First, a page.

|Title||Women's prepregnancy underweight as a risk factor for preterm birth: a retrospective study.|
|Publication Type||Journal Article|
|Year of Publication||2016|
|Authors||Girsen AI, Mayo JA, Carmichael SL, Phibbs CS, Shachar BZ, Stevenson DK, Lyell DJ, Shaw GM, Gould JB|
|Corporate Authors||March of Dimes Prematurity Research Center at Stanford University School of Medicine|
|Date Published||2016 Nov|
|Keywords||Adult, Body Mass Index, California, Female, Gestational Age, Humans, Infant, Newborn, Parity, Pregnancy, Premature Birth, Retrospective Studies, Risk Factors, Severity of Illness Index, Thinness|
OBJECTIVE: To investigate the distribution of known factors for preterm birth (PTB) by severity of maternal underweight; to investigate the risk-adjusted relation between severity of underweight and PTB, and to assess whether the relation differed by gestational age.
DESIGN: Retrospective cohort study.
SETTING: State of California, USA.
METHODS: Maternally linked hospital and birth certificate records of 950 356 California deliveries in 2007-2010 were analysed. Singleton live births of women whose prepregnancy body mass index (BMI) was underweight (<18.5 kg/m ) or normal (18.50-24.99 kg/m ) were analysed. Underweight BMI was further categorised as: severe (<16.00), moderate (16.00-16.99) or mild (17.00-18.49). PTB was grouped as 22-27, 28-31, 32-36 or <37 weeks (compared with 37-41 weeks). Adjusted multivariable Poisson regression modeling was used to estimate relative risk for PTB.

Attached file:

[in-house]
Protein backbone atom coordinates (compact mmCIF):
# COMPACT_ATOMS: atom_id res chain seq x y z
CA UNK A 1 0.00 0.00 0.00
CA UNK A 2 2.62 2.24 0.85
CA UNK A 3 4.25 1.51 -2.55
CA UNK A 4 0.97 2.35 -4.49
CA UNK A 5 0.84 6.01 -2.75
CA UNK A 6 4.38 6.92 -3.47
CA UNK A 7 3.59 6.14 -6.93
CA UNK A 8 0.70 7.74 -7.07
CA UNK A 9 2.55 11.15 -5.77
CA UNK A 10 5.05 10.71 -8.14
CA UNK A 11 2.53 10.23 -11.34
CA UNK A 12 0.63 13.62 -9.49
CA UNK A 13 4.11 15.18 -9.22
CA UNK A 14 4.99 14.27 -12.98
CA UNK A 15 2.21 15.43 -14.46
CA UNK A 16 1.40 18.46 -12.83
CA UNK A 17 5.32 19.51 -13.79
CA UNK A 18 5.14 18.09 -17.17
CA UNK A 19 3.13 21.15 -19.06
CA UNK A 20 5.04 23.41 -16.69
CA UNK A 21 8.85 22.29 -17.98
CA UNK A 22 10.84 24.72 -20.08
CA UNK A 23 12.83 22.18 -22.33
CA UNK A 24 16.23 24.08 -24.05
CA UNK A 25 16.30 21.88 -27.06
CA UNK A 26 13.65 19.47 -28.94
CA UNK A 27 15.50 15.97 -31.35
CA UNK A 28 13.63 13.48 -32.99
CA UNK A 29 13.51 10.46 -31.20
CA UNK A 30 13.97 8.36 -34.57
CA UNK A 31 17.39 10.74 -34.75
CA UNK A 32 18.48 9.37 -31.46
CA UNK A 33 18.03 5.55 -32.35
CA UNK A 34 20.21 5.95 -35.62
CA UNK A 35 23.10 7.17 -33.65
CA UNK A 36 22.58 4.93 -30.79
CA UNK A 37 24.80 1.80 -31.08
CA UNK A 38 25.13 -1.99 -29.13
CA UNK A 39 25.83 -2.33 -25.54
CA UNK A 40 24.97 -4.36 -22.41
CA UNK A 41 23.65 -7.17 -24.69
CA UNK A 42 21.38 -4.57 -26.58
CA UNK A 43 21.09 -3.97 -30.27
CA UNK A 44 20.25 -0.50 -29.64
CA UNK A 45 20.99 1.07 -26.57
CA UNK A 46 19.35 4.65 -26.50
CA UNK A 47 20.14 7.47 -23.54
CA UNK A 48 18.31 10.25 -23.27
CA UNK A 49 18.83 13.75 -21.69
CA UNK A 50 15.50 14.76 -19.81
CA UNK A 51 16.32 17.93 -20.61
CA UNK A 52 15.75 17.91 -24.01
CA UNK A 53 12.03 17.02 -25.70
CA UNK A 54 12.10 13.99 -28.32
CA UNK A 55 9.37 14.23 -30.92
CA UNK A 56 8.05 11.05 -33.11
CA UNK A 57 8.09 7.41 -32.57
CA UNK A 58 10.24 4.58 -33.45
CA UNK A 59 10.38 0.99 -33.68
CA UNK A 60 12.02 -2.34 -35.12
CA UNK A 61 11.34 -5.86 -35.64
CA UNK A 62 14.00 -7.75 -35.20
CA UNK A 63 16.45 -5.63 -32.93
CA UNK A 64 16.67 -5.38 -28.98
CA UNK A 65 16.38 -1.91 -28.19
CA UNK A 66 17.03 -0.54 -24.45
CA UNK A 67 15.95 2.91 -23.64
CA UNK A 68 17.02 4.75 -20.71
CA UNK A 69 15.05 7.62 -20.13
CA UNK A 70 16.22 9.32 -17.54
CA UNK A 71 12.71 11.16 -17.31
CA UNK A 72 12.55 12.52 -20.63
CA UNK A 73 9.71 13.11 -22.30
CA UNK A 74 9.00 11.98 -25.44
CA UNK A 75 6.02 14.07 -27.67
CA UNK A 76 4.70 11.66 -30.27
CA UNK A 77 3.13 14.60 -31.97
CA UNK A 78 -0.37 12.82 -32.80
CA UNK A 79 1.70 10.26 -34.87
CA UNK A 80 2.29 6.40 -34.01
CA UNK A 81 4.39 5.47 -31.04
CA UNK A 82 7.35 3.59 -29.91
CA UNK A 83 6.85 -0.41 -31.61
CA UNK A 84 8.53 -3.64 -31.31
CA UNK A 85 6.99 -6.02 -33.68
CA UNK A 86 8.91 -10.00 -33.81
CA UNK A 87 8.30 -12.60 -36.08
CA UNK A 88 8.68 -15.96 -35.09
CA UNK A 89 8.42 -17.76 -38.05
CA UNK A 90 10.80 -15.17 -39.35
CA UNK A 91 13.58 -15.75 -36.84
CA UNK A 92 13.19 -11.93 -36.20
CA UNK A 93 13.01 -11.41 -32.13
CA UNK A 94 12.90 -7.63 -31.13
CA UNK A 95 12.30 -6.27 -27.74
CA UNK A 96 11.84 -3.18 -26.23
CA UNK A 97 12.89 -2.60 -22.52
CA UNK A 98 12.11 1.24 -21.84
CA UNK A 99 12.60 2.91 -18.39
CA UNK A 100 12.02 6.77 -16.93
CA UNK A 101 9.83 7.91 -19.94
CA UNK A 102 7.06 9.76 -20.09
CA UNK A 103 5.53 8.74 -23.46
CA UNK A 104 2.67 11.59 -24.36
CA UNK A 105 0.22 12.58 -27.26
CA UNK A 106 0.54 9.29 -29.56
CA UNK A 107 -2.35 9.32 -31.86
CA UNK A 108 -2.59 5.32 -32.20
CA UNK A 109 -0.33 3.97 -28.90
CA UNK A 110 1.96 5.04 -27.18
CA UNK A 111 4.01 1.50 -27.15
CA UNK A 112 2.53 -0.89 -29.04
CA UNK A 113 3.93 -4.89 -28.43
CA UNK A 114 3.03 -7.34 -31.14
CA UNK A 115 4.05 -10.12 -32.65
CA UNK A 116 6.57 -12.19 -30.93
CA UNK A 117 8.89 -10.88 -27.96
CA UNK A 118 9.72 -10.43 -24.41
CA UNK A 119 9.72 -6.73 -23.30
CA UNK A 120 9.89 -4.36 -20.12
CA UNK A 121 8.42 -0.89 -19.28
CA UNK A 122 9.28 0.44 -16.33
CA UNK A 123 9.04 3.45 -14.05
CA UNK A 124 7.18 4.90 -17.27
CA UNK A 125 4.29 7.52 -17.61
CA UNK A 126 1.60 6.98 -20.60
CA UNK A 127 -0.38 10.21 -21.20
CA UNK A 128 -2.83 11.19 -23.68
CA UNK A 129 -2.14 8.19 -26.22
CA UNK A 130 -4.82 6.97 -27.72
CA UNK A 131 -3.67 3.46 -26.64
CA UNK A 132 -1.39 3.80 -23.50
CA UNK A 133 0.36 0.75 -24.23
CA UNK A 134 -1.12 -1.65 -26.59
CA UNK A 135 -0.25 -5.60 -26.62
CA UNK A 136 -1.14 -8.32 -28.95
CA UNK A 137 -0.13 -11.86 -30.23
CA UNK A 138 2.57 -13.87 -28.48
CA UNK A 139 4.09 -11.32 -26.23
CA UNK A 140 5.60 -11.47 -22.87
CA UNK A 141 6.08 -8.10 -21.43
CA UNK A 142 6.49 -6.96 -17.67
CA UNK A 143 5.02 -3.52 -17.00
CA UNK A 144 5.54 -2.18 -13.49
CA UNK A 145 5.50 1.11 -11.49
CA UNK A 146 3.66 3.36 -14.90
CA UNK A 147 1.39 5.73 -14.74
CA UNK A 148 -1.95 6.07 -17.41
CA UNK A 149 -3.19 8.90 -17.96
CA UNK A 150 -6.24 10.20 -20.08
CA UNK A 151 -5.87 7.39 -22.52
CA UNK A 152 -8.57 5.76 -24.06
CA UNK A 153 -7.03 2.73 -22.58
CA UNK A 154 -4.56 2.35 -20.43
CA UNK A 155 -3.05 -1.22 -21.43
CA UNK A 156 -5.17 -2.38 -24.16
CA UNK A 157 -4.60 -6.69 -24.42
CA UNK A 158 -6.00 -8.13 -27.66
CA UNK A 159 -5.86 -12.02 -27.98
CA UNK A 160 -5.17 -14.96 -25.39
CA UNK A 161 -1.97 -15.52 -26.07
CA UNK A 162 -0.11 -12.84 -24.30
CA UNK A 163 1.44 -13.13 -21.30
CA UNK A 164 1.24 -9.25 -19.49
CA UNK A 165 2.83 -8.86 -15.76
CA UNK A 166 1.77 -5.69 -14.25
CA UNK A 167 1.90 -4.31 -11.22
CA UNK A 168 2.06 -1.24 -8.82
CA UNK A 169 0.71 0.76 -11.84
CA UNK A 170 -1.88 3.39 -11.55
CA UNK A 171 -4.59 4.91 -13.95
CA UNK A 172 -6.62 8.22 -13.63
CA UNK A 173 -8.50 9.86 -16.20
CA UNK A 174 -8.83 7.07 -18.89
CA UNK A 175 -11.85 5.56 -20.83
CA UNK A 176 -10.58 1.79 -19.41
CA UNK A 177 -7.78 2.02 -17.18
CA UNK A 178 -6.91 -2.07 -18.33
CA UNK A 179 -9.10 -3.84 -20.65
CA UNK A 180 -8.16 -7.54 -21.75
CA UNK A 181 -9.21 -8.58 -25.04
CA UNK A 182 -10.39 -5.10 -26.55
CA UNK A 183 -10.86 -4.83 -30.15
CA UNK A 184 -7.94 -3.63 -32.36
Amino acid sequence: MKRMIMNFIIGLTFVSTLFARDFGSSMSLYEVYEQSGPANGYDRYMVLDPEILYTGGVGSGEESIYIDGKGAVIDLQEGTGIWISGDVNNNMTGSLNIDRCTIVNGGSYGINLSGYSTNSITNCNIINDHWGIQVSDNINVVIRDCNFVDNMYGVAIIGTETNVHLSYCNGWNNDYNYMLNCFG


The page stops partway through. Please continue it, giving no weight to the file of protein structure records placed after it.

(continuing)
MAIN OUTCOME MEASURES: Risk of PTB.
RESULTS: About 72 686 (7.6%) women were underweight. Increasing severity of underweight was associated with increasing percent PTB: 7.8% (n = 4421) in mild, 9.0% (n = 1001) in moderate and 10.2% (475) in severe underweight. The adjusted relative risk of PTB also significantly increased: adjusted relative risk (aRR) = 1.22 (95% CI 1.19-1.26) in mild, aRR = 1.41 (95% CI 1.32-1.50) in moderate and aRR = 1.61 (95% CI 1.47-1.76) in severe underweight. These findings were similar in spontaneous PTB, medically indicated PTB, and the gestational age groupings.
CONCLUSION: Increasing severity of maternal prepregnancy underweight BMI was associated with increasing risk-adjusted PTB at <37 weeks. This increasing risk was of similar magnitude in spontaneous and medically indicated births and in preterm delivery at 28-31 and at 32-36 weeks of gestation.
TWEETABLE ABSTRACT: Increasing severity of maternal underweight BMI was associated with increasing risk of preterm birth.
|PubMed Central ID||PMC5069076|
|Grant List||UL1 TR001085 / TR / NCATS NIH HHS / United States|